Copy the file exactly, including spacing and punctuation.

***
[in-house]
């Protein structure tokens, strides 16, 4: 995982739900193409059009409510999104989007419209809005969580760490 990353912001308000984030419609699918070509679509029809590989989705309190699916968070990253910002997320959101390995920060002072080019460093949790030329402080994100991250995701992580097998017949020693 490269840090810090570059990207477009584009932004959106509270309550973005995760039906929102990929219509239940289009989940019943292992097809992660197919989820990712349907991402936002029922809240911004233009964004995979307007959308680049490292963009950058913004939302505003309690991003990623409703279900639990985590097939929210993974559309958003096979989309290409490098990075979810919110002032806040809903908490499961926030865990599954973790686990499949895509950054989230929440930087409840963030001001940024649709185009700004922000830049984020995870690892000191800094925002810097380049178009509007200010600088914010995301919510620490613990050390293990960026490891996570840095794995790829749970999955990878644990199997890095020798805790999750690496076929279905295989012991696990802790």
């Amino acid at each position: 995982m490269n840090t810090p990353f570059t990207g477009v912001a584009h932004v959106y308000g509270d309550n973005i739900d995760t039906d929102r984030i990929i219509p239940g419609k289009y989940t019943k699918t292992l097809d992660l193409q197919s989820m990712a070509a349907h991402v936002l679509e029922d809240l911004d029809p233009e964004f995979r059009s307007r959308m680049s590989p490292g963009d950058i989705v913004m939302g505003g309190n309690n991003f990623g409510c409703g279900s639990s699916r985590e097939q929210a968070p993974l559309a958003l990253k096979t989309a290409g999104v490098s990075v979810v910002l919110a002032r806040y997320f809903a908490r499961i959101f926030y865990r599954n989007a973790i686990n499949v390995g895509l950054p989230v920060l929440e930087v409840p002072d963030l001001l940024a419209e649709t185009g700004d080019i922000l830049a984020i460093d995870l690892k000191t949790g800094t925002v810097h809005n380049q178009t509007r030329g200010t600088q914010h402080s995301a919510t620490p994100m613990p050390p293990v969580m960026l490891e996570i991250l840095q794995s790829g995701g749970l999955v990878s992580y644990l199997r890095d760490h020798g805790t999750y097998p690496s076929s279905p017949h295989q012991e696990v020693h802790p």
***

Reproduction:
[in-house]
């Protein structure tokens, strides 16, 4: 995982739900193409059009409510999104989007419209809005969580760490 990353912001308000984030419609699918070509679509029809590989989705309190699916968070990253910002997320959101390995920060002072080019460093949790030329402080994100991250995701992580097998017949020693 490269840090810090570059990207477009584009932004959106509270309550973005995760039906929102990929219509239940289009989940019943292992097809992660197919989820990712349907991402936002029922809240911004233009964004995979307007959308680049490292963009950058913004939302505003309690991003990623409703279900639990985590097939929210993974559309958003096979989309290409490098990075979810919110002032806040809903908490499961926030865990599954973790686990499949895509950054989230929440930087409840963030001001940024649709185009700004922000830049984020995870690892000191800094925002810097380049178009509007200010600088914010995301919510620490613990050390293990960026490891996570840095794995790829749970999955990878644990199997890095020798805790999750690496076929279905295989012991696990802790």
């Amino acid at each position: 995982m490269n840090t810090p990353f570059t990207g477009v912001a584009h932004v959106y308000g509270d309550n973005i739900d995760t039906d929102r984030i990929i219509p239940g419609k289009y989940t019943k699918t292992l097809d992660l193409q197919s989820m990712a070509a349907h991402v936002l679509e029922d809240l911004d029809p233009e964004f995979r059009s307007r959308m680049s590989p490292g963009d950058i989705v913004m939302g505003g309190n309690n991003f990623g409510c409703g279900s639990s699916r985590e097939q929210a968070p993974l559309a958003l990253k096979t989309a290409g999104v490098s990075v979810v910002l919110a002032r806040y997320f809903a908490r499961i959101f926030y865990r599954n989007a973790i686990n499949v390995g895509l950054p989230v920060l929440e930087v409840p002072d963030l001001l940024a419209e649709t185009g700004d080019i922000l830049a984020i460093d995870l690892k000191t949790g800094t925002v810097h809005n380049q178009t509007r030329g200010t600088q914010h402080s995301a919510t620490p994100m613990p050390p293990v969580m960026l490891e996570i991250l840095q794995s790829g995701g749970l999955v990878s992580y644990l199997r890095d760490h020798g805790t999750y097998p690496s076929s279905p017949h295989q012991e696990v020693h802790p």